How Fast Does A 100w Solar Panel Charge A Battery?

How Fast Does A Solar Panel Charge -Featured Image

100 watt solar panels are lightweight and small compared to the bigger residential panels. Being smaller means less power output so how fast does a 100w solar panel charge a battery? This all depends on the size of battery you want to charge. 

Do you want to charge a small, medium or large battery?. Or a solar power station? Then the type of solar panel comes into play; Should I use a monocrystalline or polycrystalline solar panel?

There are even more factors to consider before the question can be answered. Like weather conditions, location relative to the sun, irradiance and the seasons. 

In this post I will answer the question as simply as possible without being too ‘techie’. I will use known variables and a 100Ah battery in my examples. 

How Fast Does A 100w Solar Panel Charge?

“A 12V battery capacity is measured in Amp Hours (Ah) and a 12V solar panel output is measured in watts. So the first thing we need to do is convert the solar panels 100w output to amps. This is achieved by dividing the solar panel wattage by it’s volts. 100 ÷ 12 = 8.33 Amps. 1 Amp of current charges a battery by 1 Amp-Hour. This means a 12 Volt 100w solar panel will charge a 12 Volt battery by 8.33 Amps of charge per hour.”

I really hope that has not confused you and you understand this is theory. There are many other factors involved which I explained in my introduction. But to work out how fast a 100w solar panel will charge a 100Ah capacity battery. 

You divide 100 by 8.33 that equals 12. 

Assuming it is a fully depleted battery at 0% charge to 100% fully charged. It will take 12 hours for a 100w 12 Volt solar panel to charge a 12 Volt 100Ah battery. 

The Reality Of Charging A Lead Acid Battery
The Reality Of Charging A Lead Acid Battery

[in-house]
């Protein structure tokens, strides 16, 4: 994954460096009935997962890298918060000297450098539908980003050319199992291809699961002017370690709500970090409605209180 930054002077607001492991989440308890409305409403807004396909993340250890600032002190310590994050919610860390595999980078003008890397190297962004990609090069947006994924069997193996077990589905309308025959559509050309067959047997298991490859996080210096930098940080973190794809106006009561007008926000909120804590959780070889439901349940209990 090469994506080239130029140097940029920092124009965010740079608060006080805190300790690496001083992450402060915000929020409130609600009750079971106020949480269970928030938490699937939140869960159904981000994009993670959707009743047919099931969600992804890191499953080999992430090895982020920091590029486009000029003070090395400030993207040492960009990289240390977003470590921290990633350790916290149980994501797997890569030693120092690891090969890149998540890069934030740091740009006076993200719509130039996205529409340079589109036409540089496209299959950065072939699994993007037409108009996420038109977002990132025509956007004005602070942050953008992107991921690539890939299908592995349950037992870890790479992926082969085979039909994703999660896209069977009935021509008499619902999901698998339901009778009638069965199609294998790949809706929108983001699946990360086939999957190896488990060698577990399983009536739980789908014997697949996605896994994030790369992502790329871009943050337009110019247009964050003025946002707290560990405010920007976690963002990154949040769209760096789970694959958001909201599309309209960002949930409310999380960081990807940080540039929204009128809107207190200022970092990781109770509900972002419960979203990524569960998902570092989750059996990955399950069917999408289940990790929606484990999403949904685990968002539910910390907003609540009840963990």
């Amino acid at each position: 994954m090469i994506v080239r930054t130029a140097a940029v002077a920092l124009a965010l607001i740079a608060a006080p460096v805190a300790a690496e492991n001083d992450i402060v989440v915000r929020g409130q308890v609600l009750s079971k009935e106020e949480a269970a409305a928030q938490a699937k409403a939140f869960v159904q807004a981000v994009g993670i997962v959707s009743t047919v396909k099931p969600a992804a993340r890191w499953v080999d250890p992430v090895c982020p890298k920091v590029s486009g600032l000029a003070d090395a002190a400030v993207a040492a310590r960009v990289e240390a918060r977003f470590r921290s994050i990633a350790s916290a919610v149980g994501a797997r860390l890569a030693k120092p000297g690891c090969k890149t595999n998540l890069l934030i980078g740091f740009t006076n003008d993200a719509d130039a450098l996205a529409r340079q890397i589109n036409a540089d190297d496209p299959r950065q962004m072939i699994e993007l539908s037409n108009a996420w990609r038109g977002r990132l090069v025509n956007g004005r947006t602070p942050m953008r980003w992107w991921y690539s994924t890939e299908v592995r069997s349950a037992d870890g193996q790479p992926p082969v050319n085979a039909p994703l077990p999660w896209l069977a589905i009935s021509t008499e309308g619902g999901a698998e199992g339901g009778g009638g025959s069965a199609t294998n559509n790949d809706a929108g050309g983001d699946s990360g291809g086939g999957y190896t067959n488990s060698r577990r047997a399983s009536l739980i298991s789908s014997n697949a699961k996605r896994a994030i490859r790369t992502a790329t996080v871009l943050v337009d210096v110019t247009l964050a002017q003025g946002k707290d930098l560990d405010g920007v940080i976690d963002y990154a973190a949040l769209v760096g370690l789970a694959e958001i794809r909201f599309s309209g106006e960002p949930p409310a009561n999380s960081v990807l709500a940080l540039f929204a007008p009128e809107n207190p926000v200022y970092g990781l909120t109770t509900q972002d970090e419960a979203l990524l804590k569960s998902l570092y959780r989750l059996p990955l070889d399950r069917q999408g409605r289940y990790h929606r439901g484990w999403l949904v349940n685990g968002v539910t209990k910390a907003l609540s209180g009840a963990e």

In case you didn’t know, a lead acid battery should never be depleted to below 50% of it’s capacity. This is because it is easily damaged and allowing it to discharge below 50% will reduce its life cycle. So in reality with a 100Ah battery you can only use 50Ah of its capacity.

Going back to our theoretical calculation this means to charge a lead acid battery from 50% to 100%. It will take 6 hours. 

50 ÷ 8.33 = 6

So if you have 2 x 100Ah lead acid batteries depleted by 50% that would be 100Ah to charge. 

2 x 100 = 200 x 50% =100

We already know that it takes 12 hours to charge 100Ah with 1 x100 watt solar panel. This means you are going to need more than one 100w panel.

Related == >>>>>>>>>> Portable Solar Briefcase Review – ACOPower PLK 100w

Does The Type Of Solar Charge Controller Make Charging Faster Using A 100w Solar Panel?

This is a video from ACOPower showing how to expand their portable solar system . With a built-in PWM solar controller

A cheap solar charge controller can not only lengthen the charging process. But can also not protect your battery properly. Leading to permanent damage, loss of capacity or functionality over time.  Which might not be a big deal if you have cheap batteries. But batteries costing more will hurt your wallet if the controller fails to protect them.